5 flu vaccine myths dispelled
About a third of Canadian adults say they get flu vaccine
As flu vaccination campaigns get underway this flu season, provincial and territorial health ministers are promoting flu shots.
"By getting the flu shot, you are protecting not just yourself but the people around you, the people you love," Ontario Health Minister Deb Matthews said before rolling up her sleeve for a shot in Toronto on Monday.
British Columbia announced plans to make it mandatory for health care workers who come into contact with patients during flu season to either get a flu shot or wear a mask.
In May, a poll by Ipsos Reid for the Quebec and British Columbia Lung Associations suggested 36 per cent of Canadians adults said they were vaccinated. On the other hand, respondents who did not get the shot gave reasons such as lack of time and fear of needles for why they declined.
"We spend a lot of time assuring and reassuring people that the flu shot works and that it's safe," Dr. Arlene King, Ontario's chief medical officer of health, told reporters. "There are myths certainly associated with flu vaccines that we spend a lot of time trying to dispel."
1) The flu shot makes you sick.
The flu shot can give you a sore arm and aches. Each year’s vaccine is only designed to protect against the strains it includes. Fever occurs infrequently after vaccination, according to the Public Health Agency of Canada.
2) I have to get a needle to be vaccinated against flu.
A nasal spray version of the vaccine is approved for use in Canada. Provincial health plans may not cover the cost.
3) Flu vaccines don't work.
A review of studies from 1967 to 2012 concluded that standard injectable influenza vaccines containing three strains protect healthy adults aged 18 to 64 at a rate of about 59 per cent. Michael Osterholm, an infectious disease expert at the University of Minnesota and the report's lead author.
"During some influenza seasons vaccination offers substantially more protection for most of the population than being unvaccinated; however, influenza vaccine protection is markedly lower than for most routinely recommended vaccines and is suboptimal," the report concluded.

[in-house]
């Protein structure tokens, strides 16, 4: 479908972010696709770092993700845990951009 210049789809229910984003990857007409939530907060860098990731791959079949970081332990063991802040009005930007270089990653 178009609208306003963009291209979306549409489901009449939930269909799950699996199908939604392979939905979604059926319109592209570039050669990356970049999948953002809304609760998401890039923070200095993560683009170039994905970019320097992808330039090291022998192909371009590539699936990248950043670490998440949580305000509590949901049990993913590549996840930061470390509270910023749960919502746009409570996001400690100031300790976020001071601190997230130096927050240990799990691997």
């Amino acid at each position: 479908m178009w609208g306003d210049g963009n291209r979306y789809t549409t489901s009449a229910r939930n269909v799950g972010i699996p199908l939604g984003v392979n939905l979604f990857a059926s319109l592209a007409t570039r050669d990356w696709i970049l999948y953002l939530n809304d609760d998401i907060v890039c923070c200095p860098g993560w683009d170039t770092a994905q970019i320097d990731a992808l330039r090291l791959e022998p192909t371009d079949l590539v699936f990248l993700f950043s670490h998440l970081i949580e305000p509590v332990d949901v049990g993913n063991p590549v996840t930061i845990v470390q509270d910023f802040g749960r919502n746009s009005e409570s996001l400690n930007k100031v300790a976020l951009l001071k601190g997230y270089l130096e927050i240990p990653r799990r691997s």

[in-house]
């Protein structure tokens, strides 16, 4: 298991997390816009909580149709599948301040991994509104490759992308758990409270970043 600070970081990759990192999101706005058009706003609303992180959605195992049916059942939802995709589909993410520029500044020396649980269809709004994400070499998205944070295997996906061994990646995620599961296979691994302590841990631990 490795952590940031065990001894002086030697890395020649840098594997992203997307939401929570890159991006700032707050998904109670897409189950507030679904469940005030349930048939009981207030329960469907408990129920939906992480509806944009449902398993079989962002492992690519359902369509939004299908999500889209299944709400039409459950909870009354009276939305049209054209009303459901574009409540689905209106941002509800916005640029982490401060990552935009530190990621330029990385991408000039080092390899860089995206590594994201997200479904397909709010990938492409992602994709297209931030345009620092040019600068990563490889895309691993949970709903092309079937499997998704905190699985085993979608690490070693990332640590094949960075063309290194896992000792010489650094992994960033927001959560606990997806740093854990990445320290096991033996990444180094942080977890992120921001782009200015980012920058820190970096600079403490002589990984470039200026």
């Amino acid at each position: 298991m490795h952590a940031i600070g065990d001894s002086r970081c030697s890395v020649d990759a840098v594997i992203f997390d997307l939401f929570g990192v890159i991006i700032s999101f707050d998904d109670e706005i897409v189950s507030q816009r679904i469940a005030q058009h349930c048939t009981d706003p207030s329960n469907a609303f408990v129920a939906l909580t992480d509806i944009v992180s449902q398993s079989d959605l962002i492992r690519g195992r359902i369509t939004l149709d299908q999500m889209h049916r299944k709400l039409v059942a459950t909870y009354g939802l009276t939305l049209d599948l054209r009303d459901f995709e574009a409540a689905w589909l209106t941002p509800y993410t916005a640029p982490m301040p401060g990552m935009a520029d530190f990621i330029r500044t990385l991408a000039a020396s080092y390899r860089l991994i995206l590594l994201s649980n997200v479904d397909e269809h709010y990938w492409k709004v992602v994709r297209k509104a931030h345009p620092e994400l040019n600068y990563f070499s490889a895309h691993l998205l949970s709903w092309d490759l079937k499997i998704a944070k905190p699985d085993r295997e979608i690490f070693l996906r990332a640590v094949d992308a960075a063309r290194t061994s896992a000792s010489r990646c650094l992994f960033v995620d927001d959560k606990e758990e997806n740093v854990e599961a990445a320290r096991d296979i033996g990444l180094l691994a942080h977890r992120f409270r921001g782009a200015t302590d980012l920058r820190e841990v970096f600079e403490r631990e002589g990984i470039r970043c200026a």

Osterholm said current flu vaccines play a role in reducing flu illnesses but called the status quo in vaccine research and development unacceptable.
Nasal spray containing live attenuated influenza vaccine protects children aged six months to seven years at a rate of about 83 per cent, according to the review.
Dr. Danuta Skowronski , a physician epidemiologist with the BC Centre for Disease Control, agreed there's room to improve flu vaccines.
"I think increasingly people are understanding there's uncertainty and it behooves health experts to be better able at communicating that," Skowronski said.
"The current vaccine can provide substantial protection and that can be critical to those at high risk of severe complications."
4) Only doctors and nurses can give flu vaccinations.
Pharmacists in four provinces — British Columbia, Ontario, Alberta and New Brunswick, can give flu shots. Official regulations for pharmacists are pending in Manitoba, Quebec and Nova Scotia, said Jeff Morrison of the Canadian Pharmacists Association.
Matthews said that by expanding the scope of practice for pharmacists gives people more options to get immunized, such as coming in for a flu shot during their lunch break.
5) Pregnant women can't be vaccinated.
Getting immunized during pregnancy protects women and infants for the first six months of life when they can't be vaccinated, said Dr. Scott Halperin, head of the Canadian Centre for Vaccinology in Halifax.
If you are pregnant (or planning to get pregnant) it is safe to get immunized with the inactivated influenza vaccine, Alberta Health Services says.
With files from CBC's Kelly Crowe